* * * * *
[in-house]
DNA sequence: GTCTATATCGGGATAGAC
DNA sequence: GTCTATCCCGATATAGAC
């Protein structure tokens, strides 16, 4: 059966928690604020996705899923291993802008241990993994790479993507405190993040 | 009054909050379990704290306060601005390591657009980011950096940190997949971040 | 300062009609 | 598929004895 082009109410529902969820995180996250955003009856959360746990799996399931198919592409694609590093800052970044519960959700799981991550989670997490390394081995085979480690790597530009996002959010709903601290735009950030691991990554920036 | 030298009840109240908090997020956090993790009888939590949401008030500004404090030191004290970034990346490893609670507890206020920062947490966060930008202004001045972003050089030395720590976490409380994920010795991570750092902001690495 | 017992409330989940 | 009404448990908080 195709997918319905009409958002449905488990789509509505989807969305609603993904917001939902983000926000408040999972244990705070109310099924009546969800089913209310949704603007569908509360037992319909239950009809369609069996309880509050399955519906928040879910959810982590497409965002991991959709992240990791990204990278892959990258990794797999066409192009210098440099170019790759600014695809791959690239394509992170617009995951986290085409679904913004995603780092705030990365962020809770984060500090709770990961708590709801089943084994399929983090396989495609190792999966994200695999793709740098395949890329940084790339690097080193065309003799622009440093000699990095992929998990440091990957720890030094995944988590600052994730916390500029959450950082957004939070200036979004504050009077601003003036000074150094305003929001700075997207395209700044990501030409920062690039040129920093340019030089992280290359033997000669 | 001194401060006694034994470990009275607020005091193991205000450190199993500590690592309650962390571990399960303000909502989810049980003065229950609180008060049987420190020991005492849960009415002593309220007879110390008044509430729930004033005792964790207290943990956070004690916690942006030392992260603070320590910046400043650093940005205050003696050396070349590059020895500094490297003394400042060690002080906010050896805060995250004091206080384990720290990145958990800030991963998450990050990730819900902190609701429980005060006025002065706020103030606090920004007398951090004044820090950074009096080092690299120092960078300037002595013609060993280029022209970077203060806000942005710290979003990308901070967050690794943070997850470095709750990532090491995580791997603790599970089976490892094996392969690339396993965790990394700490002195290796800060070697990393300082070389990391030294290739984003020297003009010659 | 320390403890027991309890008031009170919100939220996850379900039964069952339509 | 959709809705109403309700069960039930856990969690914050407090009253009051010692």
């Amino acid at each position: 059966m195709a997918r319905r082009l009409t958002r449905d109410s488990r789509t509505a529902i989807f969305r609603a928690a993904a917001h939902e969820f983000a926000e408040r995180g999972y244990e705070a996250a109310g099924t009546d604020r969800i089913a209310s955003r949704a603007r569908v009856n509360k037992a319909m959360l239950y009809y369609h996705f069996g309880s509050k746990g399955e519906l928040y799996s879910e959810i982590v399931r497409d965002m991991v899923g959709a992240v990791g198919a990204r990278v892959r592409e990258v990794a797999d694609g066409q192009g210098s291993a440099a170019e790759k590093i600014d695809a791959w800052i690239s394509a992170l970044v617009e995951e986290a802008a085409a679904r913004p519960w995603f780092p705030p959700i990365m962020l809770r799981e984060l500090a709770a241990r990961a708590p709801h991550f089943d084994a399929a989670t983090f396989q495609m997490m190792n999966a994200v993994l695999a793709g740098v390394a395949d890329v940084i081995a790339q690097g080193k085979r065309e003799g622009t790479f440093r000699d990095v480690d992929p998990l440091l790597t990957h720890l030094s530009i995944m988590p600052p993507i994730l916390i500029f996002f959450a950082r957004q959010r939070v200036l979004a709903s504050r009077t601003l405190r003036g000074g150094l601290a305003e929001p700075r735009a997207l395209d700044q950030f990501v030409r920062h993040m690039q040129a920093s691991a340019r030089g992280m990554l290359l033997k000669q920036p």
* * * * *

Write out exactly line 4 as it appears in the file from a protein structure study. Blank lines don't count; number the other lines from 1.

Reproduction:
């Protein structure tokens, strides 16, 4: 059966928690604020996705899923291993802008241990993994790479993507405190993040 | 009054909050379990704290306060601005390591657009980011950096940190997949971040 | 300062009609 | 598929004895 082009109410529902969820995180996250955003009856959360746990799996399931198919592409694609590093800052970044519960959700799981991550989670997490390394081995085979480690790597530009996002959010709903601290735009950030691991990554920036 | 030298009840109240908090997020956090993790009888939590949401008030500004404090030191004290970034990346490893609670507890206020920062947490966060930008202004001045972003050089030395720590976490409380994920010795991570750092902001690495 | 017992409330989940 | 009404448990908080 195709997918319905009409958002449905488990789509509505989807969305609603993904917001939902983000926000408040999972244990705070109310099924009546969800089913209310949704603007569908509360037992319909239950009809369609069996309880509050399955519906928040879910959810982590497409965002991991959709992240990791990204990278892959990258990794797999066409192009210098440099170019790759600014695809791959690239394509992170617009995951986290085409679904913004995603780092705030990365962020809770984060500090709770990961708590709801089943084994399929983090396989495609190792999966994200695999793709740098395949890329940084790339690097080193065309003799622009440093000699990095992929998990440091990957720890030094995944988590600052994730916390500029959450950082957004939070200036979004504050009077601003003036000074150094305003929001700075997207395209700044990501030409920062690039040129920093340019030089992280290359033997000669 | 001194401060006694034994470990009275607020005091193991205000450190199993500590690592309650962390571990399960303000909502989810049980003065229950609180008060049987420190020991005492849960009415002593309220007879110390008044509430729930004033005792964790207290943990956070004690916690942006030392992260603070320590910046400043650093940005205050003696050396070349590059020895500094490297003394400042060690002080906010050896805060995250004091206080384990720290990145958990800030991963998450990050990730819900902190609701429980005060006025002065706020103030606090920004007398951090004044820090950074009096080092690299120092960078300037002595013609060993280029022209970077203060806000942005710290979003990308901070967050690794943070997850470095709750990532090491995580791997603790599970089976490892094996392969690339396993965790990394700490002195290796800060070697990393300082070389990391030294290739984003020297003009010659 | 320390403890027991309890008031009170919100939220996850379900039964069952339509 | 959709809705109403309700069960039930856990969690914050407090009253009051010692």